By Chris Molicki
It’s bad enough that Blake Griffin punched a Clippers’ assistant manager, but it’s been confirmed that he’ll miss 4-6 weeks due to a broken hand sustained from the incident.
However, Griffin had missed the previous 14 games due to a quad injury, and the Clips went 11-3 in his absence. They also beat the Pacers Tuesday night in their first game since the Griffin news broke, bringing that mark to 12-3.
This has a lot of people asking a very controversial question: Are the Los Angeles Clippers better without Blake Griffin?
I’m here to tell you the answer is no.
First, let’s talk about why Los Angeles has had a nice run of success minus Griffin. One reason is that the star forward can sometimes clog up the offense a bit. Blake operates from the elbow a lot, and while he is deadly there, it hurts the Clippers’ spacing, especially when DeAndre Jordan is on the floor.
Now, Los Angeles is running a more spread-out offense, with Chris Paul controlling the ball the majority of the time and setting up Jordan for lobs. When you mix one of the best point guards in the league and the best lob man in the league with a lot of space, good results are bound to ensue.
But while this success is encouraging and it helps that other players have stepped up, it’s important to question if this is sustainable.
It’s also important to remember that Griffin, when healthy, is a borderline top-10 NBA player. He’s a dynamic scorer, one of the best big-man passers in the game, and, of course, he’s a freak of nature. While he may slow things down at times, the versatile bruiser adds more to the Clippers than he takes away.
Griffin leads the team in points and minutes, while he is second in rebounds, assists, and PER. That’s not easily replaceable.
And yet, it seems like the Clippers have done just that. J.J. Redick is having a stellar run, Paul Pierce seems to be back from the dead, and even Luc Richard Mbah a Moute has become a viable starter. These are the players that have led the Clips to 12 wins in 15 games without Griffin. But those wins may be fool’s gold.
Let’s take a look at the quality of teams played in those 15 games. Only five of those games have come against teams above .500, with L.A. going 3-2 in those contests, a respectable mark. But then you have to realize that the other 10 games came against sub .500 teams, meaning the Clippers racked up a 9-1 record against a fluff schedule.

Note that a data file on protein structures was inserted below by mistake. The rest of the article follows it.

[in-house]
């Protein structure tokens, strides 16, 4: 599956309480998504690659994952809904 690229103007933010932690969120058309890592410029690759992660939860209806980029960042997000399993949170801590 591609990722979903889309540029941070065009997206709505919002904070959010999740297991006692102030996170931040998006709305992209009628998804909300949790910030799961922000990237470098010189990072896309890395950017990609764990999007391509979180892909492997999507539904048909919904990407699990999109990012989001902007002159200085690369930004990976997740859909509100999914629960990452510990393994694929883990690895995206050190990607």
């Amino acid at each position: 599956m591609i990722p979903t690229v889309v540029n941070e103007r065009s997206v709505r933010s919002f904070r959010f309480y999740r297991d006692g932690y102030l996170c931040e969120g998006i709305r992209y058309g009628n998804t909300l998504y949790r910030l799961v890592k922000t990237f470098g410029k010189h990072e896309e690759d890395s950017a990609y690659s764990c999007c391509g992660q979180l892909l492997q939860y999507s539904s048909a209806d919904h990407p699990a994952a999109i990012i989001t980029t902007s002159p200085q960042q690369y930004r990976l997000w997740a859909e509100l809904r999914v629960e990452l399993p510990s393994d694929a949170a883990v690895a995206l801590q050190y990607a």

You can argue that the Clippers are just doing what they’re supposed to do: beat the teams in front of them, and that’s all well and good. But when looking at the grand scheme of things, this is a team desperate for postseason success, and the past 15 games does not mean a Griffinless team will achieve that.
The western conference has a supernova in the Golden State Warriors, a worthy and possibly equal squad to them in the San Antonio Spurs, and a third contender with arguably two of the best five players in the league in the Oklahoma City Thunder. Los Angeles will likely have to beat two of them to reach the Finals, and they’ll have to reach their absolute ceiling if they want any shot of doing so.
That’s where Griffin comes in. In postseason basketball, the game gets tighter, the players are more motivated, and the coaches will try to take away your best options. Playoff defenses would have an easier time sniffing out the things that Paul and Jordan do best if Griffin is off the floor. And I don’t think Pablo Prigioni and Cole Aldrich can pick up the slack when that happens.
The reality is that, barring injury, the Clippers will likely finish no higher than fourth in the west. If that happens and they get through their first round playoff series, a date with one of these two teams awaits. And they’ll stand no chance without Griffin.
Bill Simmons made the Ewing Theory popular; the theory that a team actually performs better without its best player. And while I think that is sometimes possible, it isn’t the case here. If the Clippers want to reach the finals and not be forced to blow up their current core, they need to play to their fullest potential.
They need Griffin to reach that ceiling.
Image Provided by: (Mark J. Terrill/AP)